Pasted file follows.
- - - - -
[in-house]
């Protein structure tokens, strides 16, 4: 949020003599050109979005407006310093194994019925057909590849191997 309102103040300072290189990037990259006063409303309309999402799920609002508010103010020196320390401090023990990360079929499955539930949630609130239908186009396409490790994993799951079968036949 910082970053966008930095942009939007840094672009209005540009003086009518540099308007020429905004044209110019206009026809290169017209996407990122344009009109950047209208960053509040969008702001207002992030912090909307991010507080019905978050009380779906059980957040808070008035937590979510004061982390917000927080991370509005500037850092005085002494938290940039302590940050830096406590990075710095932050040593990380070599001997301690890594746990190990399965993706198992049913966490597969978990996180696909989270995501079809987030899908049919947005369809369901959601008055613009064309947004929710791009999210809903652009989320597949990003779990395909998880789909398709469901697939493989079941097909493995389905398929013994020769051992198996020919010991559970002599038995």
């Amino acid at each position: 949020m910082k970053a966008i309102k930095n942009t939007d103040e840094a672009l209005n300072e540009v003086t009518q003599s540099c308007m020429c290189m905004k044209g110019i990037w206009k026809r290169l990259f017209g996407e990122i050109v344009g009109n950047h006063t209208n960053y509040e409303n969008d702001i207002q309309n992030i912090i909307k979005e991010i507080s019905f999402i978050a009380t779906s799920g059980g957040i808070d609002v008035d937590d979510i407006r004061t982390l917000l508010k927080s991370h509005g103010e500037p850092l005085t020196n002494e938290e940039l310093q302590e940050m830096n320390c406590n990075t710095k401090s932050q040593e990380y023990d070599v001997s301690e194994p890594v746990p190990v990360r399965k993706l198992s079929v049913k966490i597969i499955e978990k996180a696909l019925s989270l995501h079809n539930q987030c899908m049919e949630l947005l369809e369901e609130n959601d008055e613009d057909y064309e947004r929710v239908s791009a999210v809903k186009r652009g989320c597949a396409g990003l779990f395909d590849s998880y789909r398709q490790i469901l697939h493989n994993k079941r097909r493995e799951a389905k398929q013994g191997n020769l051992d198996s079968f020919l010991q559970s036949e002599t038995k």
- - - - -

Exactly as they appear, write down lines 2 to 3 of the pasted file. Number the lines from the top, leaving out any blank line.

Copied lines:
């Protein structure tokens, strides 16, 4: 949020003599050109979005407006310093194994019925057909590849191997 309102103040300072290189990037990259006063409303309309999402799920609002508010103010020196320390401090023990990360079929499955539930949630609130239908186009396409490790994993799951079968036949 910082970053966008930095942009939007840094672009209005540009003086009518540099308007020429905004044209110019206009026809290169017209996407990122344009009109950047209208960053509040969008702001207002992030912090909307991010507080019905978050009380779906059980957040808070008035937590979510004061982390917000927080991370509005500037850092005085002494938290940039302590940050830096406590990075710095932050040593990380070599001997301690890594746990190990399965993706198992049913966490597969978990996180696909989270995501079809987030899908049919947005369809369901959601008055613009064309947004929710791009999210809903652009989320597949990003779990395909998880789909398709469901697939493989079941097909493995389905398929013994020769051992198996020919010991559970002599038995």
């Amino acid at each position: 949020m910082k970053a966008i309102k930095n942009t939007d103040e840094a672009l209005n300072e540009v003086t009518q003599s540099c308007m020429c290189m905004k044209g110019i990037w206009k026809r290169l990259f017209g996407e990122i050109v344009g009109n950047h006063t209208n960053y509040e409303n969008d702001i207002q309309n992030i912090i909307k979005e991010i507080s019905f999402i978050a009380t779906s799920g059980g957040i808070d609002v008035d937590d979510i407006r004061t982390l917000l508010k927080s991370h509005g103010e500037p850092l005085t020196n002494e938290e940039l310093q302590e940050m830096n320390c406590n990075t710095k401090s932050q040593e990380y023990d070599v001997s301690e194994p890594v746990p190990v990360r399965k993706l198992s079929v049913k966490i597969i499955e978990k996180a696909l019925s989270l995501h079809n539930q987030c899908m049919e949630l947005l369809e369901e609130n959601d008055e613009d057909y064309e947004r929710v239908s791009a999210v809903k186009r652009g989320c597949a396409g990003l779990f395909d590849s998880y789909r398709q490790i469901l697939h493989n994993k079941r097909r493995e799951a389905k398929q013994g191997n020769l051992d198996s079968f020919l010991q559970s036949e002599t038995k």